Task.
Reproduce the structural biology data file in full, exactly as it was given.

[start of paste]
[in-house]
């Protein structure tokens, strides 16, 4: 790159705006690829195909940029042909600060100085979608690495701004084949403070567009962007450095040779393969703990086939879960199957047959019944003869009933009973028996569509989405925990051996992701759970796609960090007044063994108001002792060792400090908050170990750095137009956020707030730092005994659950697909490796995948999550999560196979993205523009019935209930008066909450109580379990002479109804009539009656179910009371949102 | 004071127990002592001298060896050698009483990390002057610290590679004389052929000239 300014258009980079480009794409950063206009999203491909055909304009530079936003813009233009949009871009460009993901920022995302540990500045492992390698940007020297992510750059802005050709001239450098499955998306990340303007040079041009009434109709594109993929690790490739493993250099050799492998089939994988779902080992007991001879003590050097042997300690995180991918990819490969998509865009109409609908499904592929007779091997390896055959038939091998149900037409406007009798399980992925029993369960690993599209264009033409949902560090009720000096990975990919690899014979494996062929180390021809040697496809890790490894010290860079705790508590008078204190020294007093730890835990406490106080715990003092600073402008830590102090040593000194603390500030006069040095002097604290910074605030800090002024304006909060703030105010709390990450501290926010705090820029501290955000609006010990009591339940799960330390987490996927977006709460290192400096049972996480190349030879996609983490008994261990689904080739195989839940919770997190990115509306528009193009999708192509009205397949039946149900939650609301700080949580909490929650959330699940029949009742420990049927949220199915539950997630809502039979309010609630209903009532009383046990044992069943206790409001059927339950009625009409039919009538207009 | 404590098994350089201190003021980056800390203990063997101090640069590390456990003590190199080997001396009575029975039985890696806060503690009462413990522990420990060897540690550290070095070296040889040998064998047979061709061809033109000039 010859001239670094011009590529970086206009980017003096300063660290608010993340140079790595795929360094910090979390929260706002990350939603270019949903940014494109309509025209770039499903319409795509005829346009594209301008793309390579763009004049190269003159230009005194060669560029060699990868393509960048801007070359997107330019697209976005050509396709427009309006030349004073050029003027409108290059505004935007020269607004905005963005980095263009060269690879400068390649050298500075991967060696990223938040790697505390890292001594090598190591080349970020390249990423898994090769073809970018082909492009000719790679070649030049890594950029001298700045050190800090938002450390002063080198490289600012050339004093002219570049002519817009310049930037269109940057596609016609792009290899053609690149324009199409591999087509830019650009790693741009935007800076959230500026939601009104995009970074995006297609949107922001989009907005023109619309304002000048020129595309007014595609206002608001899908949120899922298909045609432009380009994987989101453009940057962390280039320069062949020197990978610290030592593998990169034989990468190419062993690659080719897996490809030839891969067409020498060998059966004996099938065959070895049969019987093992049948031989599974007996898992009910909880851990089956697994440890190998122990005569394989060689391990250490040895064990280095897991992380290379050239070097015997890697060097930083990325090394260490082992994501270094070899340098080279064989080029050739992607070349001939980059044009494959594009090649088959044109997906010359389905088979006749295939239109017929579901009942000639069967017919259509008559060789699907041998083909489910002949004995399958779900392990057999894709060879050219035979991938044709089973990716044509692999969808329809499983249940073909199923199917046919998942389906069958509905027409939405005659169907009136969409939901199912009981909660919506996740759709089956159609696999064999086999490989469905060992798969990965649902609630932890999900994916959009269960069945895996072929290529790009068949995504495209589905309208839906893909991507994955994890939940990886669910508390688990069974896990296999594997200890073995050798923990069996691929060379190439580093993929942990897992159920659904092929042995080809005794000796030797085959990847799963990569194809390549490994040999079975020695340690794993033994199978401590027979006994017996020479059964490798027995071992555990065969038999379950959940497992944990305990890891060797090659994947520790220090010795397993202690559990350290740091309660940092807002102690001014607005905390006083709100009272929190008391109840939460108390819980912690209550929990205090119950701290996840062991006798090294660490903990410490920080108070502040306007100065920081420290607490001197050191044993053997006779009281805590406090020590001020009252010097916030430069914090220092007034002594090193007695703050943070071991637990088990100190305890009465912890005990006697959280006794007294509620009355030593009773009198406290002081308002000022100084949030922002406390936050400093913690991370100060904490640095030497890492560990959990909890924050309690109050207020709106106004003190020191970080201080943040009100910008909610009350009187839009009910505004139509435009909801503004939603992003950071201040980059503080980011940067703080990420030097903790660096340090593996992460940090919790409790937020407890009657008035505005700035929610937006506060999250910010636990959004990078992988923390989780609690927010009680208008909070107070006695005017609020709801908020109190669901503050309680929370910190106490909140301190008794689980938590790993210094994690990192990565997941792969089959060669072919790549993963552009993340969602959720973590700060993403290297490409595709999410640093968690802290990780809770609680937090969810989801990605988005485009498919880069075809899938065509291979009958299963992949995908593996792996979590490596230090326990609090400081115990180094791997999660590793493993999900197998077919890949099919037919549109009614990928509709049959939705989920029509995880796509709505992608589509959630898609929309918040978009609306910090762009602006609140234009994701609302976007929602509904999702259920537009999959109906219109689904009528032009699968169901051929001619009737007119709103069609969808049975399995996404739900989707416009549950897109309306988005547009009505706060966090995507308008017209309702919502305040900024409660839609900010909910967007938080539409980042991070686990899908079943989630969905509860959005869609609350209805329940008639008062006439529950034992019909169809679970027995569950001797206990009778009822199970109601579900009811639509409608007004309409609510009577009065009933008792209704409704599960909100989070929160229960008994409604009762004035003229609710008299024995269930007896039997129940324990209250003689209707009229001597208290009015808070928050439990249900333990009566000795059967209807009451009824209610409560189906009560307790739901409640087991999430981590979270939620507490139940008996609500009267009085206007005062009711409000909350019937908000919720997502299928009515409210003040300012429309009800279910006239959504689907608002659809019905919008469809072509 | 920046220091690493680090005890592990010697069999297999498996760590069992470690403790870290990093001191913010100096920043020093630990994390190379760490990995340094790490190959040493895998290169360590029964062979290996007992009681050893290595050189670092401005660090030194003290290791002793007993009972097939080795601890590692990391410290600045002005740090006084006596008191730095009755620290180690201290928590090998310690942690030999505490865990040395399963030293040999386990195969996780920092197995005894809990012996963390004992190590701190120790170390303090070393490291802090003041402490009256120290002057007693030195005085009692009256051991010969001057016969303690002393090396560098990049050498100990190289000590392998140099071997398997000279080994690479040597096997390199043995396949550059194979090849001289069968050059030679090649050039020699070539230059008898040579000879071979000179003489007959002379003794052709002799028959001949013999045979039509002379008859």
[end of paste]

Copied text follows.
[in-house]
């Protein structure tokens, strides 16, 4: 790159705006690829195909940029042909600060100085979608690495701004084949403070567009962007450095040779393969703990086939879960199957047959019944003869009933009973028996569509989405925990051996992701759970796609960090007044063994108001002792060792400090908050170990750095137009956020707030730092005994659950697909490796995948999550999560196979993205523009019935209930008066909450109580379990002479109804009539009656179910009371949102 | 004071127990002592001298060896050698009483990390002057610290590679004389052929000239 300014258009980079480009794409950063206009999203491909055909304009530079936003813009233009949009871009460009993901920022995302540990500045492992390698940007020297992510750059802005050709001239450098499955998306990340303007040079041009009434109709594109993929690790490739493993250099050799492998089939994988779902080992007991001879003590050097042997300690995180991918990819490969998509865009109409609908499904592929007779091997390896055959038939091998149900037409406007009798399980992925029993369960690993599209264009033409949902560090009720000096990975990919690899014979494996062929180390021809040697496809890790490894010290860079705790508590008078204190020294007093730890835990406490106080715990003092600073402008830590102090040593000194603390500030006069040095002097604290910074605030800090002024304006909060703030105010709390990450501290926010705090820029501290955000609006010990009591339940799960330390987490996927977006709460290192400096049972996480190349030879996609983490008994261990689904080739195989839940919770997190990115509306528009193009999708192509009205397949039946149900939650609301700080949580909490929650959330699940029949009742420990049927949220199915539950997630809502039979309010609630209903009532009383046990044992069943206790409001059927339950009625009409039919009538207009 | 404590098994350089201190003021980056800390203990063997101090640069590390456990003590190199080997001396009575029975039985890696806060503690009462413990522990420990060897540690550290070095070296040889040998064998047979061709061809033109000039 010859001239670094011009590529970086206009980017003096300063660290608010993340140079790595795929360094910090979390929260706002990350939603270019949903940014494109309509025209770039499903319409795509005829346009594209301008793309390579763009004049190269003159230009005194060669560029060699990868393509960048801007070359997107330019697209976005050509396709427009309006030349004073050029003027409108290059505004935007020269607004905005963005980095263009060269690879400068390649050298500075991967060696990223938040790697505390890292001594090598190591080349970020390249990423898994090769073809970018082909492009000719790679070649030049890594950029001298700045050190800090938002450390002063080198490289600012050339004093002219570049002519817009310049930037269109940057596609016609792009290899053609690149324009199409591999087509830019650009790693741009935007800076959230500026939601009104995009970074995006297609949107922001989009907005023109619309304002000048020129595309007014595609206002608001899908949120899922298909045609432009380009994987989101453009940057962390280039320069062949020197990978610290030592593998990169034989990468190419062993690659080719897996490809030839891969067409020498060998059966004996099938065959070895049969019987093992049948031989599974007996898992009910909880851990089956697994440890190998122990005569394989060689391990250490040895064990280095897991992380290379050239070097015997890697060097930083990325090394260490082992994501270094070899340098080279064989080029050739992607070349001939980059044009494959594009090649088959044109997906010359389905088979006749295939239109017929579901009942000639069967017919259509008559060789699907041998083909489910002949004995399958779900392990057999894709060879050219035979991938044709089973990716044509692999969808329809499983249940073909199923199917046919998942389906069958509905027409939405005659169907009136969409939901199912009981909660919506996740759709089956159609696999064999086999490989469905060992798969990965649902609630932890999900994916959009269960069945895996072929290529790009068949995504495209589905309208839906893909991507994955994890939940990886669910508390688990069974896990296999594997200890073995050798923990069996691929060379190439580093993929942990897992159920659904092929042995080809005794000796030797085959990847799963990569194809390549490994040999079975020695340690794993033994199978401590027979006994017996020479059964490798027995071992555990065969038999379950959940497992944990305990890891060797090659994947520790220090010795397993202690559990350290740091309660940092807002102690001014607005905390006083709100009272929190008391109840939460108390819980912690209550929990205090119950701290996840062991006798090294660490903990410490920080108070502040306007100065920081420290607490001197050191044993053997006779009281805590406090020590001020009252010097916030430069914090220092007034002594090193007695703050943070071991637990088990100190305890009465912890005990006697959280006794007294509620009355030593009773009198406290002081308002000022100084949030922002406390936050400093913690991370100060904490640095030497890492560990959990909890924050309690109050207020709106106004003190020191970080201080943040009100910008909610009350009187839009009910505004139509435009909801503004939603992003950071201040980059503080980011940067703080990420030097903790660096340090593996992460940090919790409790937020407890009657008035505005700035929610937006506060999250910010636990959004990078992988923390989780609690927010009680208008909070107070006695005017609020709801908020109190669901503050309680929370910190106490909140301190008794689980938590790993210094994690990192990565997941792969089959060669072919790549993963552009993340969602959720973590700060993403290297490409595709999410640093968690802290990780809770609680937090969810989801990605988005485009498919880069075809899938065509291979009958299963992949995908593996792996979590490596230090326990609090400081115990180094791997999660590793493993999900197998077919890949099919037919549109009614990928509709049959939705989920029509995880796509709505992608589509959630898609929309918040978009609306910090762009602006609140234009994701609302976007929602509904999702259920537009999959109906219109689904009528032009699968169901051929001619009737007119709103069609969808049975399995996404739900989707416009549950897109309306988005547009009505706060966090995507308008017209309702919502305040900024409660839609900010909910967007938080539409980042991070686990899908079943989630969905509860959005869609609350209805329940008639008062006439529950034992019909169809679970027995569950001797206990009778009822199970109601579900009811639509409608007004309409609510009577009065009933008792209704409704599960909100989070929160229960008994409604009762004035003229609710008299024995269930007896039997129940324990209250003689209707009229001597208290009015808070928050439990249900333990009566000795059967209807009451009824209610409560189906009560307790739901409640087991999430981590979270939620507490139940008996609500009267009085206007005062009711409000909350019937908000919720997502299928009515409210003040300012429309009800279910006239959504689907608002659809019905919008469809072509 | 920046220091690493680090005890592990010697069999297999498996760590069992470690403790870290990093001191913010100096920043020093630990994390190379760490990995340094790490190959040493895998290169360590029964062979290996007992009681050893290595050189670092401005660090030194003290290791002793007993009972097939080795601890590692990391410290600045002005740090006084006596008191730095009755620290180690201290928590090998310690942690030999505490865990040395399963030293040999386990195969996780920092197995005894809990012996963390004992190590701190120790170390303090070393490291802090003041402490009256120290002057007693030195005085009692009256051991010969001057016969303690002393090396560098990049050498100990190289000590392998140099071997398997000279080994690479040597096997390199043995396949550059194979090849001289069968050059030679090649050039020699070539230059008898040579000879071979000179003489007959002379003794052709002799028959001949013999045979039509002379008859």